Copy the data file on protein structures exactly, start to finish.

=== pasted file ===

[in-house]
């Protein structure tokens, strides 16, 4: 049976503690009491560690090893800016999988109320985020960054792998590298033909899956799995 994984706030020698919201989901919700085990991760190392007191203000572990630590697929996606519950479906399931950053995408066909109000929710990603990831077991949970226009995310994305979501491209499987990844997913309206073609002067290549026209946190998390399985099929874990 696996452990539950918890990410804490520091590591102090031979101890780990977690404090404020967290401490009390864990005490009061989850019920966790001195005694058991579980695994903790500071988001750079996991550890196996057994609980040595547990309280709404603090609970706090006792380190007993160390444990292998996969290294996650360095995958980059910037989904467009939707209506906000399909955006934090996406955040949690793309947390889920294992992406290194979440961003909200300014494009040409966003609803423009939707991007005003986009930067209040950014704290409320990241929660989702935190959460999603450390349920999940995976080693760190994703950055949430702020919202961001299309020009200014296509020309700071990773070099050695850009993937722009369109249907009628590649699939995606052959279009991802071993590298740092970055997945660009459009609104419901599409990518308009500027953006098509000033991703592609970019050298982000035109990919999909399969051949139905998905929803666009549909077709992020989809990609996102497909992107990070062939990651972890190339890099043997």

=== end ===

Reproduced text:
[in-house]
């Protein structure tokens, strides 16, 4: 049976503690009491560690090893800016999988109320985020960054792998590298033909899956799995 994984706030020698919201989901919700085990991760190392007191203000572990630590697929996606519950479906399931950053995408066909109000929710990603990831077991949970226009995310994305979501491209499987990844997913309206073609002067290549026209946190998390399985099929874990 696996452990539950918890990410804490520091590591102090031979101890780990977690404090404020967290401490009390864990005490009061989850019920966790001195005694058991579980695994903790500071988001750079996991550890196996057994609980040595547990309280709404603090609970706090006792380190007993160390444990292998996969290294996650360095995958980059910037989904467009939707209506906000399909955006934090996406955040949690793309947390889920294992992406290194979440961003909200300014494009040409966003609803423009939707991007005003986009930067209040950014704290409320990241929660989702935190959460999603450390349920999940995976080693760190994703950055949430702020919202961001299309020009200014296509020309700071990773070099050695850009993937722009369109249907009628590649699939995606052959279009991802071993590298740092970055997945660009459009609104419901599409990518308009500027953006098509000033991703592609970019050298982000035109990919999909399969051949139905998905929803666009549909077709992020989809990609996102497909992107990070062939990651972890190339890099043997």